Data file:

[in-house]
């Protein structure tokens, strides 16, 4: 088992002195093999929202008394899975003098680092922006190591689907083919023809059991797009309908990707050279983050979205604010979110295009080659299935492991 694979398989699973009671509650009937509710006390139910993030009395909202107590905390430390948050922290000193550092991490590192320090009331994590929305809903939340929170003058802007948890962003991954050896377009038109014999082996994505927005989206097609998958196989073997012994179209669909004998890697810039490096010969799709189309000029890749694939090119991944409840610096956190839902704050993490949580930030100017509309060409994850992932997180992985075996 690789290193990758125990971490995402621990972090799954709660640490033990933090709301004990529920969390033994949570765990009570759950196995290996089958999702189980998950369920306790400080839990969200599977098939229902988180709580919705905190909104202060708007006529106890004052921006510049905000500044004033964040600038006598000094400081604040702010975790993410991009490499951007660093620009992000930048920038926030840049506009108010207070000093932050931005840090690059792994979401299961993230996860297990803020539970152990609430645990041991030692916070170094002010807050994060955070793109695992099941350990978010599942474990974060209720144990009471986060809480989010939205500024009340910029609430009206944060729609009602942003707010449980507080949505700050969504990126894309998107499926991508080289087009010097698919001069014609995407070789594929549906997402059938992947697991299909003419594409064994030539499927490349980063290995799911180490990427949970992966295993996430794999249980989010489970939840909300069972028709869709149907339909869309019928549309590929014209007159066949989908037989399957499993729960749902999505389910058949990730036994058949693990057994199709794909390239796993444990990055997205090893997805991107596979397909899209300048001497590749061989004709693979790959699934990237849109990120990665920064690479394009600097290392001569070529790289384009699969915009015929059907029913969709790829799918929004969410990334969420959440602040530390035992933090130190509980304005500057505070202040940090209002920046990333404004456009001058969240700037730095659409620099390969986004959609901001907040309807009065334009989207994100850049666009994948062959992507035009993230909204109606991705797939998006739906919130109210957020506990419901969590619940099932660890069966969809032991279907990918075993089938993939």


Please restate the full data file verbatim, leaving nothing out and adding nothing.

[in-house]
């Protein structure tokens, strides 16, 4: 088992002195093999929202008394899975003098680092922006190591689907083919023809059991797009309908990707050279983050979205604010979110295009080659299935492991 694979398989699973009671509650009937509710006390139910993030009395909202107590905390430390948050922290000193550092991490590192320090009331994590929305809903939340929170003058802007948890962003991954050896377009038109014999082996994505927005989206097609998958196989073997012994179209669909004998890697810039490096010969799709189309000029890749694939090119991944409840610096956190839902704050993490949580930030100017509309060409994850992932997180992985075996 690789290193990758125990971490995402621990972090799954709660640490033990933090709301004990529920969390033994949570765990009570759950196995290996089958999702189980998950369920306790400080839990969200599977098939229902988180709580919705905190909104202060708007006529106890004052921006510049905000500044004033964040600038006598000094400081604040702010975790993410991009490499951007660093620009992000930048920038926030840049506009108010207070000093932050931005840090690059792994979401299961993230996860297990803020539970152990609430645990041991030692916070170094002010807050994060955070793109695992099941350990978010599942474990974060209720144990009471986060809480989010939205500024009340910029609430009206944060729609009602942003707010449980507080949505700050969504990126894309998107499926991508080289087009010097698919001069014609995407070789594929549906997402059938992947697991299909003419594409064994030539499927490349980063290995799911180490990427949970992966295993996430794999249980989010489970939840909300069972028709869709149907339909869309019928549309590929014209007159066949989908037989399957499993729960749902999505389910058949990730036994058949693990057994199709794909390239796993444990990055997205090893997805991107596979397909899209300048001497590749061989004709693979790959699934990237849109990120990665920064690479394009600097290392001569070529790289384009699969915009015929059907029913969709790829799918929004969410990334969420959440602040530390035992933090130190509980304005500057505070202040940090209002920046990333404004456009001058969240700037730095659409620099390969986004959609901001907040309807009065334009989207994100850049666009994948062959992507035009993230909204109606991705797939998006739906919130109210957020506990419901969590619940099932660890069966969809032991279907990918075993089938993939």